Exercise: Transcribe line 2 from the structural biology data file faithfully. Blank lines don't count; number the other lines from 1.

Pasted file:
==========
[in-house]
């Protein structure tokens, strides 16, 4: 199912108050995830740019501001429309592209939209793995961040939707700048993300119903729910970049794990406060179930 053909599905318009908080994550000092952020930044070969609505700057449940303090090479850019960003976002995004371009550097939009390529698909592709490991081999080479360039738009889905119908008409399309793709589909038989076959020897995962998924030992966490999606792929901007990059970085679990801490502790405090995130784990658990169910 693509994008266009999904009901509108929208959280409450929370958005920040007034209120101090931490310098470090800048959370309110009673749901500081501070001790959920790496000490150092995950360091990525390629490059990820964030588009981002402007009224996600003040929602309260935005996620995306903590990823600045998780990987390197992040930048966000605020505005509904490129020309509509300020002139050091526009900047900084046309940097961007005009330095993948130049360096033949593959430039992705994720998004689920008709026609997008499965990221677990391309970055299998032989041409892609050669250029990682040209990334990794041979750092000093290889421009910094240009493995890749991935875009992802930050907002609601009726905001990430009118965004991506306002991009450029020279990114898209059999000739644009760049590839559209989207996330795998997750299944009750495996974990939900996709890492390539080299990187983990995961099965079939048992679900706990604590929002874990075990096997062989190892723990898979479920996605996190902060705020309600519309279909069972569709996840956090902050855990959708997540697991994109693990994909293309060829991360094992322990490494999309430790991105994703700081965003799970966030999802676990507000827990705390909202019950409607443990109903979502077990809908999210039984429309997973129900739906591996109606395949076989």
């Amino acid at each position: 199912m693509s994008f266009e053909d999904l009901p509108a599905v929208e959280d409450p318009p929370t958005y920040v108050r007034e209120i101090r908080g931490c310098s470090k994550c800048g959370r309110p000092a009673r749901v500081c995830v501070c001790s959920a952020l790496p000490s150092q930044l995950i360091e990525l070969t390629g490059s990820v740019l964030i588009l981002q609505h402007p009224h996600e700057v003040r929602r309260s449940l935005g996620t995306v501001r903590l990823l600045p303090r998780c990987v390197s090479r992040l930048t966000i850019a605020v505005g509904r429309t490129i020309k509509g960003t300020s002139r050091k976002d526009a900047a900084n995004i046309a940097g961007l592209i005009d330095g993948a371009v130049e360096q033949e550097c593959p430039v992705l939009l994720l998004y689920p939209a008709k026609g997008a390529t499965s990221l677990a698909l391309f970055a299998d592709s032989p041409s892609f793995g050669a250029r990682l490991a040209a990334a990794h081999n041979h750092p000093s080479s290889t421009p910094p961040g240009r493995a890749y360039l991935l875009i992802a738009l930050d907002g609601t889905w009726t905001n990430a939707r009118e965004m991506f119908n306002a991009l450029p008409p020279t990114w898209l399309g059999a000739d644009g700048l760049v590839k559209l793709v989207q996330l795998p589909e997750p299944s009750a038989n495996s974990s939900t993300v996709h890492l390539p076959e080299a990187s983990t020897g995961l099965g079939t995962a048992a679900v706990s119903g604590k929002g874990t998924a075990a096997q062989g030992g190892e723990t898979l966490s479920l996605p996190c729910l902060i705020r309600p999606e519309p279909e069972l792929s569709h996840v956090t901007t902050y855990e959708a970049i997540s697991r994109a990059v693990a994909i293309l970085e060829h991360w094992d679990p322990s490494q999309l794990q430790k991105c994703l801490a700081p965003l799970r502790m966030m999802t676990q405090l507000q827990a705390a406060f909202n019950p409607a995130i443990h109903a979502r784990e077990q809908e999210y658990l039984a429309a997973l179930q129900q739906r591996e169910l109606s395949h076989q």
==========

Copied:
């Protein structure tokens, strides 16, 4: 199912108050995830740019501001429309592209939209793995961040939707700048993300119903729910970049794990406060179930 053909599905318009908080994550000092952020930044070969609505700057449940303090090479850019960003976002995004371009550097939009390529698909592709490991081999080479360039738009889905119908008409399309793709589909038989076959020897995962998924030992966490999606792929901007990059970085679990801490502790405090995130784990658990169910 693509994008266009999904009901509108929208959280409450929370958005920040007034209120101090931490310098470090800048959370309110009673749901500081501070001790959920790496000490150092995950360091990525390629490059990820964030588009981002402007009224996600003040929602309260935005996620995306903590990823600045998780990987390197992040930048966000605020505005509904490129020309509509300020002139050091526009900047900084046309940097961007005009330095993948130049360096033949593959430039992705994720998004689920008709026609997008499965990221677990391309970055299998032989041409892609050669250029990682040209990334990794041979750092000093290889421009910094240009493995890749991935875009992802930050907002609601009726905001990430009118965004991506306002991009450029020279990114898209059999000739644009760049590839559209989207996330795998997750299944009750495996974990939900996709890492390539080299990187983990995961099965079939048992679900706990604590929002874990075990096997062989190892723990898979479920996605996190902060705020309600519309279909069972569709996840956090902050855990959708997540697991994109693990994909293309060829991360094992322990490494999309430790991105994703700081965003799970966030999802676990507000827990705390909202019950409607443990109903979502077990809908999210039984429309997973129900739906591996109606395949076989």